The house was empty, as it had been for years. A thin shingle of light came unbidden through a crack in the blinds into the otherwise dark room. It was a sombre darkness, full of half-shadows and dense with words never spoken, bottled up in this kitchen for years. The light ate its way across the wooden floor, through to the table and the only chair still standing there, all the way to the far side of the room and up the wall, a persistent truth raking along the dusty floor.
There was nothing menacing here, and if there would have been, she never would have cared, for this house could no longer elicit any emotional reaction from her other than indifference. The silence in the room had a dreamlike quality to it, sprouting from the wisteria outside on the stone wall, crawling its way through the cracks and through the hollows, sneaking through the window as a white noise, spouting from her ears and mouth, a silence she’s known for years.
She took the envelope from the table, her fingers hovering just inches above it before she shoved it into her bag. The skin of her fingertips where she’d touched the paper felt burnt. A sudden feeling came over her, as if the room was shrinking. Her eyes ached and her skin felt like it was crawling with ants. Where had all the oxygen gone? She couldn’t breathe.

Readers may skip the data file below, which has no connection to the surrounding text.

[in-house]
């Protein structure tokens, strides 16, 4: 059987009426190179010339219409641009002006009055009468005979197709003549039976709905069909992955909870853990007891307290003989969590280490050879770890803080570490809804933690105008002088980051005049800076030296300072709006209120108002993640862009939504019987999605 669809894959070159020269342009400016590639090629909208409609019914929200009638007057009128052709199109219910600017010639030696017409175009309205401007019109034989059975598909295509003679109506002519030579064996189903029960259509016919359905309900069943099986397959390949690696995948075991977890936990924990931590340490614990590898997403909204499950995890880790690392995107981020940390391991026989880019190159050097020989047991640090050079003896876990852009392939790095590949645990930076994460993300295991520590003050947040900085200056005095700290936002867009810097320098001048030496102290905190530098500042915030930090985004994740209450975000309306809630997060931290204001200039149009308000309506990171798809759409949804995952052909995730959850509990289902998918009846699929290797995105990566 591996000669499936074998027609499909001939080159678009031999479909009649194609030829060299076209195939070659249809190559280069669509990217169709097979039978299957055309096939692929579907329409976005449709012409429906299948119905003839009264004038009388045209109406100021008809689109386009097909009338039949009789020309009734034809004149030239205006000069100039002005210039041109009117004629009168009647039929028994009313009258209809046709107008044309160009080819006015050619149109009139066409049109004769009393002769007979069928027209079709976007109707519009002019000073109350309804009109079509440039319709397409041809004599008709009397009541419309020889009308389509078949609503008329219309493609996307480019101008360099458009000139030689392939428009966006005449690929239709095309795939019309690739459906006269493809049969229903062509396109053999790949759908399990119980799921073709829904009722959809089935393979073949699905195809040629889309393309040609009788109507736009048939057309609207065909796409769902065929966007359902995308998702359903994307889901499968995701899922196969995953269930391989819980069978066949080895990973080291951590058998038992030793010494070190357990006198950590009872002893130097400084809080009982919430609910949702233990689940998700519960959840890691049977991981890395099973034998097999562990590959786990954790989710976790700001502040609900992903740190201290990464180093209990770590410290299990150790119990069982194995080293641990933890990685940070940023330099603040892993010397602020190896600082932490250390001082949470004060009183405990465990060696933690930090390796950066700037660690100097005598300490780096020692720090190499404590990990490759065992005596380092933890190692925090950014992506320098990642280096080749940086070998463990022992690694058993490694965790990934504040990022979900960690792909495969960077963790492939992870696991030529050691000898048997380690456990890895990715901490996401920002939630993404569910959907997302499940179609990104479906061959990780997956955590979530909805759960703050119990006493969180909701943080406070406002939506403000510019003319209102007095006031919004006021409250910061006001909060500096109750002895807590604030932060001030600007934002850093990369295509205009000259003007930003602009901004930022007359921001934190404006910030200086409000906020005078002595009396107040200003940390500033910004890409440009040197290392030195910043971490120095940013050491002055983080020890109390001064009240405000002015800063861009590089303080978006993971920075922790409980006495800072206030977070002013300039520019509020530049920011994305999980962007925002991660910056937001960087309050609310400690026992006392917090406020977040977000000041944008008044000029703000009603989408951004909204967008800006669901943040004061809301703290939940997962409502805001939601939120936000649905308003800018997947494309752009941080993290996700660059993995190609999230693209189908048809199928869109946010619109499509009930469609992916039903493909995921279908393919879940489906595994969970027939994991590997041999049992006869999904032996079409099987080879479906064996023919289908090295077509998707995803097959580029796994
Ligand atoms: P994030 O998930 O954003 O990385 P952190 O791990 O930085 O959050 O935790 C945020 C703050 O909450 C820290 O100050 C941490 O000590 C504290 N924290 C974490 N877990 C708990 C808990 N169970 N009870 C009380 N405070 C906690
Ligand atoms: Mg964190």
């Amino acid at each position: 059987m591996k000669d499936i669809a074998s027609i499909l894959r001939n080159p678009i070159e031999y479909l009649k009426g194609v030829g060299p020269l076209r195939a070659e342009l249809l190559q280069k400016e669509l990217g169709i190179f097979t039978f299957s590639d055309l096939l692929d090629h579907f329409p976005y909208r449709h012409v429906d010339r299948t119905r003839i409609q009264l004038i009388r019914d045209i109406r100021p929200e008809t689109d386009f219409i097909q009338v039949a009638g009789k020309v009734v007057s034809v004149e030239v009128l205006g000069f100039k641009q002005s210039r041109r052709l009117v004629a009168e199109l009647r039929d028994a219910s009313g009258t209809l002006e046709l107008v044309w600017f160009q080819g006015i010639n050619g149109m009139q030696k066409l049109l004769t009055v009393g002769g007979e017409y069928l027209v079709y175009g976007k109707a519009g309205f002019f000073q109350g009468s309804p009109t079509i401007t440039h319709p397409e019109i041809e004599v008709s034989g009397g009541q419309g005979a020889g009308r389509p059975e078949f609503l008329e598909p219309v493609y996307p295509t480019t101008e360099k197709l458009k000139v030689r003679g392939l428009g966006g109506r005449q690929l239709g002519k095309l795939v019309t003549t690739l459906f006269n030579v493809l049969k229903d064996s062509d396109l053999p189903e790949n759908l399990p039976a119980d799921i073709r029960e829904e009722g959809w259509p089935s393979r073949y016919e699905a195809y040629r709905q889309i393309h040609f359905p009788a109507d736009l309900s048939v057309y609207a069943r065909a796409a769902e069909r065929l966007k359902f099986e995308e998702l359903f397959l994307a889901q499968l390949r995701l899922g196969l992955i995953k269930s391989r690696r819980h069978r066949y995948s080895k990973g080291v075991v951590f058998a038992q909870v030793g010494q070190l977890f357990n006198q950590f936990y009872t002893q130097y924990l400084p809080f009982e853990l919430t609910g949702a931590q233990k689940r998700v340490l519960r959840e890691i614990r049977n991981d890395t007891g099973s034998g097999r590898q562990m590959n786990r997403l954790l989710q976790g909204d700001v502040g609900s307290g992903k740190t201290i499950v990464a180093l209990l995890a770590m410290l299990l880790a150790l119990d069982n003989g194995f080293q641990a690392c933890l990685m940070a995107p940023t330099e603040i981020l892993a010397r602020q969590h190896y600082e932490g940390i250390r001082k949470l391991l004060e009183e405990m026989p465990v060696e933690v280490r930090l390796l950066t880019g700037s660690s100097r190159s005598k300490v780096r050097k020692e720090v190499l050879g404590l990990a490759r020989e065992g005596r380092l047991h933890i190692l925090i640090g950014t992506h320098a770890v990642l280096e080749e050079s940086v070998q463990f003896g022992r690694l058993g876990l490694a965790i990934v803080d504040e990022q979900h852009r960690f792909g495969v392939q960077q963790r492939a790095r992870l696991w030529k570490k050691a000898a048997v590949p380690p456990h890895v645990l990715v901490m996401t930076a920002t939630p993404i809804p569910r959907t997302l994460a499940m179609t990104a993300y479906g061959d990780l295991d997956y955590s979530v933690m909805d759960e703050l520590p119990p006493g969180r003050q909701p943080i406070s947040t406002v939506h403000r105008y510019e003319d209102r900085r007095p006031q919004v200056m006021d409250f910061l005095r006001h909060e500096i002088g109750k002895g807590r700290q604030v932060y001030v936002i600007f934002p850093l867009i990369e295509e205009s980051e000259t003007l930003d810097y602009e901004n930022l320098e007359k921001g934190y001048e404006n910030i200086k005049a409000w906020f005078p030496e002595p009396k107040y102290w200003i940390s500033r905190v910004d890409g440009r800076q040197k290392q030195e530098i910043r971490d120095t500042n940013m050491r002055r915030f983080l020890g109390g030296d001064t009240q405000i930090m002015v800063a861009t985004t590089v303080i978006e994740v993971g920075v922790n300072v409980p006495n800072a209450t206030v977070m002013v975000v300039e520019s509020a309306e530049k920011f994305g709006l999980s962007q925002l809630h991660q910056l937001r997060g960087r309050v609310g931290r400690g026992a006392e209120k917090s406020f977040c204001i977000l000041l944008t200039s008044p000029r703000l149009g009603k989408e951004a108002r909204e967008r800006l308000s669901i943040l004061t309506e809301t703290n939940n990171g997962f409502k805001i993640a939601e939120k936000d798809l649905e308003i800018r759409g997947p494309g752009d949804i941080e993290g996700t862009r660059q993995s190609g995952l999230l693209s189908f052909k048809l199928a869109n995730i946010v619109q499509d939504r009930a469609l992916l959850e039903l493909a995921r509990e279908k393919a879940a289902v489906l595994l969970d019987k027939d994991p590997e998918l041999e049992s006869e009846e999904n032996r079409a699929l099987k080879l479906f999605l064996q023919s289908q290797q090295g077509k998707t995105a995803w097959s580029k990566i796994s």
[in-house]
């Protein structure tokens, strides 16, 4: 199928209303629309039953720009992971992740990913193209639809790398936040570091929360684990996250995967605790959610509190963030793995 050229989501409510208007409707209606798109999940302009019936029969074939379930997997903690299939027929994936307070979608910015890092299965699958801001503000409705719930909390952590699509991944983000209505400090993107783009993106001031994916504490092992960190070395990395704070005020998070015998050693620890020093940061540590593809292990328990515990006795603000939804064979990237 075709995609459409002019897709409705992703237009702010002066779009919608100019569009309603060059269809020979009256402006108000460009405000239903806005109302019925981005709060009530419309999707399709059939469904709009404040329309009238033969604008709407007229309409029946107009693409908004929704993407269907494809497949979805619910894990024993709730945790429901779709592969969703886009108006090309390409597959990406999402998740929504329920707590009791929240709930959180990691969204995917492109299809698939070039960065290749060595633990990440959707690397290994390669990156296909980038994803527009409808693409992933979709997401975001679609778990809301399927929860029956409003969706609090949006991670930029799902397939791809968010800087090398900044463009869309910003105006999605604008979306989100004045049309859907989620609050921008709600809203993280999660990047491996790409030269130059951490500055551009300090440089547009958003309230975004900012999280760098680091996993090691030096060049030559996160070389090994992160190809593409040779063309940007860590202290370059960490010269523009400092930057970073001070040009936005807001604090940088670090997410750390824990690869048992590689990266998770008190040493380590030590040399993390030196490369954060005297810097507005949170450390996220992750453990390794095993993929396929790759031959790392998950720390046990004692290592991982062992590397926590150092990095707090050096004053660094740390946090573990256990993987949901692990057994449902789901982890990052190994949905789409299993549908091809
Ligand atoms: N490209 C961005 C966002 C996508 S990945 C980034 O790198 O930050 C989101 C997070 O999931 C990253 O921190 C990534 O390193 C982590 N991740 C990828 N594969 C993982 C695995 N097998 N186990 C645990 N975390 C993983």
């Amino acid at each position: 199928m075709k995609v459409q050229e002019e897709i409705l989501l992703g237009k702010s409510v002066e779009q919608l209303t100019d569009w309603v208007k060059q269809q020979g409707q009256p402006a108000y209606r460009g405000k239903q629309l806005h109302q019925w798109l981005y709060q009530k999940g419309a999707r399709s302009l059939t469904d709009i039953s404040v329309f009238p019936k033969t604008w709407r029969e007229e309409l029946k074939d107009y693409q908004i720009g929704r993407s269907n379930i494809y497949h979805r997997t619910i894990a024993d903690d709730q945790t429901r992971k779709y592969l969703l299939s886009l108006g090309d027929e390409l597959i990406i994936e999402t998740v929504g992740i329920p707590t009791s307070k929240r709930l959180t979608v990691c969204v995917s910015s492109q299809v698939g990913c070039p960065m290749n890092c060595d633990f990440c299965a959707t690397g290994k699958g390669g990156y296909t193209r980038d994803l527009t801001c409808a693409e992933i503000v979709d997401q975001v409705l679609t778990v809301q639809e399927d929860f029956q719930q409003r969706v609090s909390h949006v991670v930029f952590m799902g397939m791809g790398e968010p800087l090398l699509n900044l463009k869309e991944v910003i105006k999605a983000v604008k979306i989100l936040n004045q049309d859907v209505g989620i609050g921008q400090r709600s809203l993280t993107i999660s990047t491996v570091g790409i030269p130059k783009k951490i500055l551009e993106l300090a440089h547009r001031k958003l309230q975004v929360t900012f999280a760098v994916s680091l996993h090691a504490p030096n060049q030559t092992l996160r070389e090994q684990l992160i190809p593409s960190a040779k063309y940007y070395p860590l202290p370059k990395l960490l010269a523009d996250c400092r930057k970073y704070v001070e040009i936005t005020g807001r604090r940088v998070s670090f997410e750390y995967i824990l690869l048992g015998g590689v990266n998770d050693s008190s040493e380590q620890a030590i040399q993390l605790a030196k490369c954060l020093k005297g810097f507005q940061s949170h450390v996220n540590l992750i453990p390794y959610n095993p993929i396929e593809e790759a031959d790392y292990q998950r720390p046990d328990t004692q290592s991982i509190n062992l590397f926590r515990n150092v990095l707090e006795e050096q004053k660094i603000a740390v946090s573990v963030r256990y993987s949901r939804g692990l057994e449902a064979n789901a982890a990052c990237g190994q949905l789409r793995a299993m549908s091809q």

How funny, should she die here, in the middle of her ruinous childhood, of asphyxia, after having held her breath for so long that she’d forgotten when she’d last truly filled her lungs with air.
She didn’t die.
She walked out of the door slowly and closed it behind her, quietly, quietly, even though there was nothing or no one she could have disturbed – the house was miles away from civilization, as she knew just too well. But noise would have felt out of place in this deserted space, in this vortex of her past.
She didn’t look back as her feet carried her away from the house, and the table, and the crack in the blinds, she only looked forward, up and ahead into a bright blue Indian summer sky, her fingers curling around the envelope in her bag.
One day, when she would be strong enough, she would open it, would give in to the magical pull it exerted on her dreams and hopes and tear it open right through the middle and she would find the proof of her otherness there, the certificate that was to prove that her real life waited for her somewhere else, with a different family that she was yet to come to know.